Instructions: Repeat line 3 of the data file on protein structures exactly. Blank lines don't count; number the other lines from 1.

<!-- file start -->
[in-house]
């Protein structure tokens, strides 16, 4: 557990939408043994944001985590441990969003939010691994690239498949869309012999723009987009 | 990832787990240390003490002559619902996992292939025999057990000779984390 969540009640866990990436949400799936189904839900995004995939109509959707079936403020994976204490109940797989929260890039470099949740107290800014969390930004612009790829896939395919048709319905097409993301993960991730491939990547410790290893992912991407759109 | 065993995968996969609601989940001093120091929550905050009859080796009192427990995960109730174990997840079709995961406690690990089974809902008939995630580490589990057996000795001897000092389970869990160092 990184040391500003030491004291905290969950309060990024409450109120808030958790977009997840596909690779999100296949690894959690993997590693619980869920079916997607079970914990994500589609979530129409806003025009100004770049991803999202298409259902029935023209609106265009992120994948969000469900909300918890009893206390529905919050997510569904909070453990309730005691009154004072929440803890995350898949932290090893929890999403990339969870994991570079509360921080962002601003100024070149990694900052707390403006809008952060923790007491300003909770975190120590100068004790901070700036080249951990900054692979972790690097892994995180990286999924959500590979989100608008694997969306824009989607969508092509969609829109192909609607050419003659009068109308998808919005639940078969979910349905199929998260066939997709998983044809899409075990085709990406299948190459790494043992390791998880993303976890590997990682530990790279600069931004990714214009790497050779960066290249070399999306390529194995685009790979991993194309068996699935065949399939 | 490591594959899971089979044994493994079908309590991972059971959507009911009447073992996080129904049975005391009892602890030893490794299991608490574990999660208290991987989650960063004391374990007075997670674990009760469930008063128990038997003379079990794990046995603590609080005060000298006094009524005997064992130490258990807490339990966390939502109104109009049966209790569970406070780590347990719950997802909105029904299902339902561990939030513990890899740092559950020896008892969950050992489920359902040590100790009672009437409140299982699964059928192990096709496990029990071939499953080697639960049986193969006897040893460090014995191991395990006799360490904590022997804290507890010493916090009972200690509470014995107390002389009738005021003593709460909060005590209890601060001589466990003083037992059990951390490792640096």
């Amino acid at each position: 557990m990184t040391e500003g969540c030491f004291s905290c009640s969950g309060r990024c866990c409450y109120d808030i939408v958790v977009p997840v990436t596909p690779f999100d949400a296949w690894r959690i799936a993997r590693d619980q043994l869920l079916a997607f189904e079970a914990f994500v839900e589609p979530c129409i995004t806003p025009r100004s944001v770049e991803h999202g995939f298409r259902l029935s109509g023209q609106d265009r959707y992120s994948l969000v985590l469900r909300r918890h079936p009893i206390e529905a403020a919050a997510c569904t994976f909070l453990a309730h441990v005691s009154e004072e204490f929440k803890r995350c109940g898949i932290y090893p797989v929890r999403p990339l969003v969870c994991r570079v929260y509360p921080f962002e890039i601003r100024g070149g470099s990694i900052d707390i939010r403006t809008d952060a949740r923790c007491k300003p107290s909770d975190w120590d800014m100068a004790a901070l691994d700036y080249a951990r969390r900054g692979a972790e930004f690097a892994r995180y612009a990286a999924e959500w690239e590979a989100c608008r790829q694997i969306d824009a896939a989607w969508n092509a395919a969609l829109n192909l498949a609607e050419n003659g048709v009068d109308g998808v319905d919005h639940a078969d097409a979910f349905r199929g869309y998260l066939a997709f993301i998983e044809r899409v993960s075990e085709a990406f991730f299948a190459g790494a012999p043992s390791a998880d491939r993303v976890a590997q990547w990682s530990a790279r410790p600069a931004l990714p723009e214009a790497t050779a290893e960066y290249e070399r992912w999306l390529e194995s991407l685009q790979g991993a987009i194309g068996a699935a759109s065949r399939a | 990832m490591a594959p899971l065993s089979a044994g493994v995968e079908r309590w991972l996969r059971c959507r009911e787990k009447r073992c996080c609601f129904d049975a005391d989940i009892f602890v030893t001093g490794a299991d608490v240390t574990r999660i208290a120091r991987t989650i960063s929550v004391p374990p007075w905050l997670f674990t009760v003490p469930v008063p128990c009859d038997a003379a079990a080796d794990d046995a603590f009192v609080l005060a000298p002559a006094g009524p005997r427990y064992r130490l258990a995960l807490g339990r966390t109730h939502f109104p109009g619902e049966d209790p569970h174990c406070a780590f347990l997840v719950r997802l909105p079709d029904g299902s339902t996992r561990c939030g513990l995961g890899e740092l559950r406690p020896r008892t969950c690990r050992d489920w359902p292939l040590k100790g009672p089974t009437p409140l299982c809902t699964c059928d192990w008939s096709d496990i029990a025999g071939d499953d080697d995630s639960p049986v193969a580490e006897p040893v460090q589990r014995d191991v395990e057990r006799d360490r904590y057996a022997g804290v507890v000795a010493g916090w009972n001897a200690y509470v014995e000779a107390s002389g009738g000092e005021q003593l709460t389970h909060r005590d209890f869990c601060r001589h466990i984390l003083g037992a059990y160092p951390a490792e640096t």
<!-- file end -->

């Amino acid at each position: 557990m990184t040391e500003g969540c030491f004291s905290c009640s969950g309060r990024c866990c409450y109120d808030i939408v958790v977009p997840v990436t596909p690779f999100d949400a296949w690894r959690i799936a993997r590693d619980q043994l869920l079916a997607f189904e079970a914990f994500v839900e589609p979530c129409i995004t806003p025009r100004s944001v770049e991803h999202g995939f298409r259902l029935s109509g023209q609106d265009r959707y992120s994948l969000v985590l469900r909300r918890h079936p009893i206390e529905a403020a919050a997510c569904t994976f909070l453990a309730h441990v005691s009154e004072e204490f929440k803890r995350c109940g898949i932290y090893p797989v929890r999403p990339l969003v969870c994991r570079v929260y509360p921080f962002e890039i601003r100024g070149g470099s990694i900052d707390i939010r403006t809008d952060a949740r923790c007491k300003p107290s909770d975190w120590d800014m100068a004790a901070l691994d700036y080249a951990r969390r900054g692979a972790e930004f690097a892994r995180y612009a990286a999924e959500w690239e590979a989100c608008r790829q694997i969306d824009a896939a989607w969508n092509a395919a969609l829109n192909l498949a609607e050419n003659g048709v009068d109308g998808v319905d919005h639940a078969d097409a979910f349905r199929g869309y998260l066939a997709f993301i998983e044809r899409v993960s075990e085709a990406f991730f299948a190459g790494a012999p043992s390791a998880d491939r993303v976890a590997q990547w990682s530990a790279r410790p600069a931004l990714p723009e214009a790497t050779a290893e960066y290249e070399r992912w999306l390529e194995s991407l685009q790979g991993a987009i194309g068996a699935a759109s065949r399939a | 990832m490591a594959p899971l065993s089979a044994g493994v995968e079908r309590w991972l996969r059971c959507r009911e787990k009447r073992c996080c609601f129904d049975a005391d989940i009892f602890v030893t001093g490794a299991d608490v240390t574990r999660i208290a120091r991987t989650i960063s929550v004391p374990p007075w905050l997670f674990t009760v003490p469930v008063p128990c009859d038997a003379a079990a080796d794990d046995a603590f009192v609080l005060a000298p002559a006094g009524p005997r427990y064992r130490l258990a995960l807490g339990r966390t109730h939502f109104p109009g619902e049966d209790p569970h174990c406070a780590f347990l997840v719950r997802l909105p079709d029904g299902s339902t996992r561990c939030g513990l995961g890899e740092l559950r406690p020896r008892t969950c690990r050992d489920w359902p292939l040590k100790g009672p089974t009437p409140l299982c809902t699964c059928d192990w008939s096709d496990i029990a025999g071939d499953d080697d995630s639960p049986v193969a580490e006897p040893v460090q589990r014995d191991v395990e057990r006799d360490r904590y057996a022997g804290v507890v000795a010493g916090w009972n001897a200690y509470v014995e000779a107390s002389g009738g000092e005021q003593l709460t389970h909060r005590d209890f869990c601060r001589h466990i984390l003083g037992a059990y160092p951390a490792e640096t």